In addition to the shift, an equal number of players will be named to men’s and women’s gameday rosters, increasing the majority of USWNT rosters to 23 players from the usual 18. That means that in addition to the better bonuses, more players will have the opportunity to earn them.
The increase in pay means that, according to USA Today, the USWNT players who participate in this summer’s World Cup qualifying tournament could earn up to $120,000 – a 68 percent increase from 2018.
One big step toward equal distribution of earnings, according to USMNT center back Walker Zimmerman, came when the men’s players sat down with the women’s players as they attempted to negotiate their contract.
“I would say that’s when the reality hit,” he told The Athletic. “Like, ‘Yeah, this is what we need to do, this is what has to happen to grow the game beyond just the men’s team and the women’s team, but to grow it at the grassroots level.’
“I think that’s kind of what sold it at the end of the day, is that this is what’s right and that this is an opportunity to do what no other national team has done.”
As a first for both national teams, U.S. Soccer will now share a portion of broadcast, apparel and sponsorship revenue. That share will then be divided equally amongst the two teams. A set number will be given per ticket sold at home games controlled by the federation, with a 10 percent bonus for sell-outs. As for commercial revenues, once the threshold of earnings hits $55 million, each national team will receive 10 percent. If that number surpasses $75 million, each team will receive 15 percent.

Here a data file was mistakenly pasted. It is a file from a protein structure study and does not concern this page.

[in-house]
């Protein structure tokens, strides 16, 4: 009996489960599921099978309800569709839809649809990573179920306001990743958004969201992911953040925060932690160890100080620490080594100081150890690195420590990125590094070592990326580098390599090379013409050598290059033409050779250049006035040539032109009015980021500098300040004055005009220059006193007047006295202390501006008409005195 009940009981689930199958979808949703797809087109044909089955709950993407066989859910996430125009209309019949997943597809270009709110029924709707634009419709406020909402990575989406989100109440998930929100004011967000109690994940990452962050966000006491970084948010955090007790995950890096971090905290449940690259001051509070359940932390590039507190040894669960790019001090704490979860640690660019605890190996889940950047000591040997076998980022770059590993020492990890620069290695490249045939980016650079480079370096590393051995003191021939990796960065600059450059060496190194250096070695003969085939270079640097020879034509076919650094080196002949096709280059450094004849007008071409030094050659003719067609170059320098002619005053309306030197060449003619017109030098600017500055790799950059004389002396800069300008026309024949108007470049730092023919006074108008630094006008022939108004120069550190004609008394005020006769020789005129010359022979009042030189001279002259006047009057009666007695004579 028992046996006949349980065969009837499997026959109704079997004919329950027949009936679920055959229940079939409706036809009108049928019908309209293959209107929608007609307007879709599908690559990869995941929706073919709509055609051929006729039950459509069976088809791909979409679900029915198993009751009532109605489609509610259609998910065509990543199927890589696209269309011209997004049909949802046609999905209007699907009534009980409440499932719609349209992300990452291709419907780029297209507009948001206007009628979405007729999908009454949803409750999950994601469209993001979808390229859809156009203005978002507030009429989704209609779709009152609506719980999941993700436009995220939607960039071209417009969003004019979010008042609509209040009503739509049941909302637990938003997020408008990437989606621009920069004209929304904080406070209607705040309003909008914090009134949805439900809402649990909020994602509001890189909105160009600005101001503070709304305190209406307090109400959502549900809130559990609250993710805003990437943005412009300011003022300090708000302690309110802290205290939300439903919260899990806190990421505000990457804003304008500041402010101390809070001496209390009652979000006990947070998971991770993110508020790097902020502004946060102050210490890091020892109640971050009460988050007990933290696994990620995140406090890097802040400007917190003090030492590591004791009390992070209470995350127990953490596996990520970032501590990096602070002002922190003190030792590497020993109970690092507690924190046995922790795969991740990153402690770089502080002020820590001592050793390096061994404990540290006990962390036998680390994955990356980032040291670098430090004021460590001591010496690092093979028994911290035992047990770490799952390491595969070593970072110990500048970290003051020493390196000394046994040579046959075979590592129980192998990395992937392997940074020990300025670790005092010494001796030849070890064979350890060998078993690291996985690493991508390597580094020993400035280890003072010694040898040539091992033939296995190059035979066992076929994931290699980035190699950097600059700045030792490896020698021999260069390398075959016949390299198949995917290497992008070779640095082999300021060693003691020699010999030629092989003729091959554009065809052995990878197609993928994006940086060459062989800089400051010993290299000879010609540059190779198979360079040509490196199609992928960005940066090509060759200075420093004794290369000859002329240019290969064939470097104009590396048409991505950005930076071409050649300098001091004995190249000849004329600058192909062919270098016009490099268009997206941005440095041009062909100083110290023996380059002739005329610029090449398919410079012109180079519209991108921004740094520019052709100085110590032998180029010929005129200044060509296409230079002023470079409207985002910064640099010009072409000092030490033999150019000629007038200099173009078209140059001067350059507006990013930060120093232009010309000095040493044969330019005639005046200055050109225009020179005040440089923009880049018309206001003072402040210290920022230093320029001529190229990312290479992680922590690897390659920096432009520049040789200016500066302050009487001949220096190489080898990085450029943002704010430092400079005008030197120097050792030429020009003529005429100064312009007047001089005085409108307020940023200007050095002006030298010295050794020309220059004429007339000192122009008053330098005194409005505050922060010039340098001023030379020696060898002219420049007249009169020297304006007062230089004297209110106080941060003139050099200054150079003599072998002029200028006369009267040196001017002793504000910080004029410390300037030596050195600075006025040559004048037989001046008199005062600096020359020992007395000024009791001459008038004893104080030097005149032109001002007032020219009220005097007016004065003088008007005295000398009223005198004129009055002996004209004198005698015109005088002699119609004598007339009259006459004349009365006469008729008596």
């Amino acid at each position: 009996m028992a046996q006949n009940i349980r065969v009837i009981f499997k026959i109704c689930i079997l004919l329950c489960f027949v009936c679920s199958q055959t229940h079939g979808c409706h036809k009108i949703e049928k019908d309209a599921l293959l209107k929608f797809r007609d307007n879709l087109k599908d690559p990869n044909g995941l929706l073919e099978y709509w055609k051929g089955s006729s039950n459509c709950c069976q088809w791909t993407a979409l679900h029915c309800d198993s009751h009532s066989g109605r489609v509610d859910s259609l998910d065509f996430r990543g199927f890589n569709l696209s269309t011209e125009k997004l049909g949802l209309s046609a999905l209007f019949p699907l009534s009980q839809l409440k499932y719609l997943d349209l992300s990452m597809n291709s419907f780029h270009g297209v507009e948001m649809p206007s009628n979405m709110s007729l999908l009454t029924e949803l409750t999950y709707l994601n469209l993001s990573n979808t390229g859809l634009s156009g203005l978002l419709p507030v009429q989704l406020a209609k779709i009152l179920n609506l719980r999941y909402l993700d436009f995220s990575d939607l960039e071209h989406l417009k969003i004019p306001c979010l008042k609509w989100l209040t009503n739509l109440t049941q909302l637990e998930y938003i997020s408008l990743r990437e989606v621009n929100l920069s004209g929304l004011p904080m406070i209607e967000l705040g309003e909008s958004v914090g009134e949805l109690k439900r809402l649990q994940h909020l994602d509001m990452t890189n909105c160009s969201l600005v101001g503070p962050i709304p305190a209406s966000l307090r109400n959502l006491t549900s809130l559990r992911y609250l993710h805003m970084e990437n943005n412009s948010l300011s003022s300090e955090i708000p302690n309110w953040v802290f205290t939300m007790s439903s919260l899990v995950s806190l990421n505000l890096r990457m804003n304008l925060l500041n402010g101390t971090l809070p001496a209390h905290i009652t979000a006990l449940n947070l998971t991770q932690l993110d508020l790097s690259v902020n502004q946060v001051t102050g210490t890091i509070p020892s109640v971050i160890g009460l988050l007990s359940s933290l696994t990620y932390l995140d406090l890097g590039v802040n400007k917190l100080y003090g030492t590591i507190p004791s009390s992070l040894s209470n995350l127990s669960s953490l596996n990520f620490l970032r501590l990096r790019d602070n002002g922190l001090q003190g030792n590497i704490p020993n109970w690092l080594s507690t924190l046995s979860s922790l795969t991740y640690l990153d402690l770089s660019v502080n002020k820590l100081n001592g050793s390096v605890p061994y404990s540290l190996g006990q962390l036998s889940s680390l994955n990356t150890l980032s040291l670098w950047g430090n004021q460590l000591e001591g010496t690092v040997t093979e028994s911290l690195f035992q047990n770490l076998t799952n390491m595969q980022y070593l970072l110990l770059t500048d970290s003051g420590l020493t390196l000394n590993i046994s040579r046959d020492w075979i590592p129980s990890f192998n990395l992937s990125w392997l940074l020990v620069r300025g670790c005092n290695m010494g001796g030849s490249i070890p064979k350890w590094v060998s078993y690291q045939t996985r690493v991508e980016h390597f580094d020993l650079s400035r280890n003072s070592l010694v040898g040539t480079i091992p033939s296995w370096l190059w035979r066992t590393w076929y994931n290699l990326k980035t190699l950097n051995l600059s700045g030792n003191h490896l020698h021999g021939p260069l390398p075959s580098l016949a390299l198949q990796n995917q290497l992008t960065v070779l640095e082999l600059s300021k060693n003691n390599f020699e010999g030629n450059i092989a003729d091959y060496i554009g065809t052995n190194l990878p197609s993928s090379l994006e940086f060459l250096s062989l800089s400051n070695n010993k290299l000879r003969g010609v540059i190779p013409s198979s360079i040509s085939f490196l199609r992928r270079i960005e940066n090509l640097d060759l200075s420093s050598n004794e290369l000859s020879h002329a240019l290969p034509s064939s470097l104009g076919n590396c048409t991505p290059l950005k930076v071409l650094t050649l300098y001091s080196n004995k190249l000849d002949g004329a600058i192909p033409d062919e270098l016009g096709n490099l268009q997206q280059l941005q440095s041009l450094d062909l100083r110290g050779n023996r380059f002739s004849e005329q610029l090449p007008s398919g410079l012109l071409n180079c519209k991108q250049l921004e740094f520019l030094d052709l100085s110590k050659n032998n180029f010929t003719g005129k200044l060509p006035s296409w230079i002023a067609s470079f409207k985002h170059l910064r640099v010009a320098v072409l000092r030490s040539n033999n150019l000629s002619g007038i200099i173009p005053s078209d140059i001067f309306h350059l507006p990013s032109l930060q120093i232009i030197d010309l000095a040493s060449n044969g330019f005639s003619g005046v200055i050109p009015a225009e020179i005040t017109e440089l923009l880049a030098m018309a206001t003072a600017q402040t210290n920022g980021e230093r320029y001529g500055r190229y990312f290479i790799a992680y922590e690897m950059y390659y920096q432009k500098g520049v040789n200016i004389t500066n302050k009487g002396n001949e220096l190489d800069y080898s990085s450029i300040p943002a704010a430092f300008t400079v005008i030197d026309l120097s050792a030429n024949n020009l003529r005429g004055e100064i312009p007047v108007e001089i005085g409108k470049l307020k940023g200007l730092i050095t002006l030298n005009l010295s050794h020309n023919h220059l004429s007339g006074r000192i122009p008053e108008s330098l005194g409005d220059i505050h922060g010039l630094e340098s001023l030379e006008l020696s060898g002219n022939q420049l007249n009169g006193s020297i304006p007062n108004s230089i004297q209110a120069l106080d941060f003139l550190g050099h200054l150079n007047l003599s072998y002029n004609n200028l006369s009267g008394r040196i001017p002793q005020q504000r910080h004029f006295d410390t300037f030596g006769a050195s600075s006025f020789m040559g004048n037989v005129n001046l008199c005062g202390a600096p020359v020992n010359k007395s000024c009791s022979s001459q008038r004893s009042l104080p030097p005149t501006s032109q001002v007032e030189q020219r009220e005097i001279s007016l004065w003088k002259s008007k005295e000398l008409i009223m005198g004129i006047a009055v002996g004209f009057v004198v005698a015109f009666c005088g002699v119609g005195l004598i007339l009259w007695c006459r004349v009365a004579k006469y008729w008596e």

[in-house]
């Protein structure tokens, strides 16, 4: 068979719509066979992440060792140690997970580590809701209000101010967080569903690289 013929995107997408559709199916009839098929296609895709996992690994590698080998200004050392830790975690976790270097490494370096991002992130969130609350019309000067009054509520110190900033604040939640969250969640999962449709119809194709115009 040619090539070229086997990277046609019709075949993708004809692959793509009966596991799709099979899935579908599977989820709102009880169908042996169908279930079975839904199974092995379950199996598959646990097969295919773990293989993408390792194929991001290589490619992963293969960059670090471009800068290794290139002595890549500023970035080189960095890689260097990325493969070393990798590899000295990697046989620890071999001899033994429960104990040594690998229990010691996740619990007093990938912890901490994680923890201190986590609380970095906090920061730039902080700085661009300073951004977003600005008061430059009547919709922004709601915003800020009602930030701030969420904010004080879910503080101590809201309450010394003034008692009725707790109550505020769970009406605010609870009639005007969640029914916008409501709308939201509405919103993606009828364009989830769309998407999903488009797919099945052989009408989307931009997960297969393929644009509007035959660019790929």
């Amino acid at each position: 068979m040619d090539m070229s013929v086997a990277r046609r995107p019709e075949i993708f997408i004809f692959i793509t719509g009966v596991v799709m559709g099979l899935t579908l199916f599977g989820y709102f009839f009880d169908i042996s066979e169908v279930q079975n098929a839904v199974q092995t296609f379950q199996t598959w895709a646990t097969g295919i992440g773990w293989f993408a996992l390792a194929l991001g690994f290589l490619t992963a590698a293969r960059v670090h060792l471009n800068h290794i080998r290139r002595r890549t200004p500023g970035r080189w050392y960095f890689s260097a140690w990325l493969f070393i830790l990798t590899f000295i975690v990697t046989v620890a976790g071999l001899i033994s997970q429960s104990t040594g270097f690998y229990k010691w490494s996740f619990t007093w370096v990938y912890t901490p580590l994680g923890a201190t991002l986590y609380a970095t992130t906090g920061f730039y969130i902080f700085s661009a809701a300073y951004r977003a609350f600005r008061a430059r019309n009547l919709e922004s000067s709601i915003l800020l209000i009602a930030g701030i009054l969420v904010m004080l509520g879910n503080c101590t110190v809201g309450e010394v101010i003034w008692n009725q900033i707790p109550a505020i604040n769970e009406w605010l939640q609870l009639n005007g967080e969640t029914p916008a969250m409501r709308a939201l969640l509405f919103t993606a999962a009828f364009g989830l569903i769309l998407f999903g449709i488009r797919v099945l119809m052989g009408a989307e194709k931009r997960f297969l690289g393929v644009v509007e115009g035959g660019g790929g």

With the ratification of the new CBA, the USWNT’s equal pay lawsuit settlement can now be resolved following approval from both the players and the U.S. Court of Appeals for the Ninth Circuit.
Improved working conditions for both sides have been included in the new contracts. Childcare will be provided to USMNT players – something which has been included for the women for more than 25 years. Additionally, field surfaces, staffing, travel and accommodations will be equitable.
In a statement, USWNTPA president Becky Sauerbrunn called the accomplishments a testament “to the incredible efforts of WNT players on and off the field.”
“We hope that this agreement and its historic achievements in not only providing for equal pay but also in improving the training and playing environment for National Team players will similarly serve as the foundation for continued growth of women’s soccer both in the United States and abroad,” she said.
Parlow Cone, who has been largely instrumental in getting a deal done and was supported by USWNT players in her re-election campaign against former president Carlos Cordeiro, called the moment “historic.”
“These agreements have changed the game forever here in the United States and have the potential to change the game around the world,” she said in a statement. “U.S. Soccer and the USWNT and USMNT players have reset their relationship with these new agreements and are leading us forward to an incredibly exciting new phase of mutual growth and collaboration as we continue our mission to become the preeminent sport in the United States.”
What do we know about the road to the World Cup?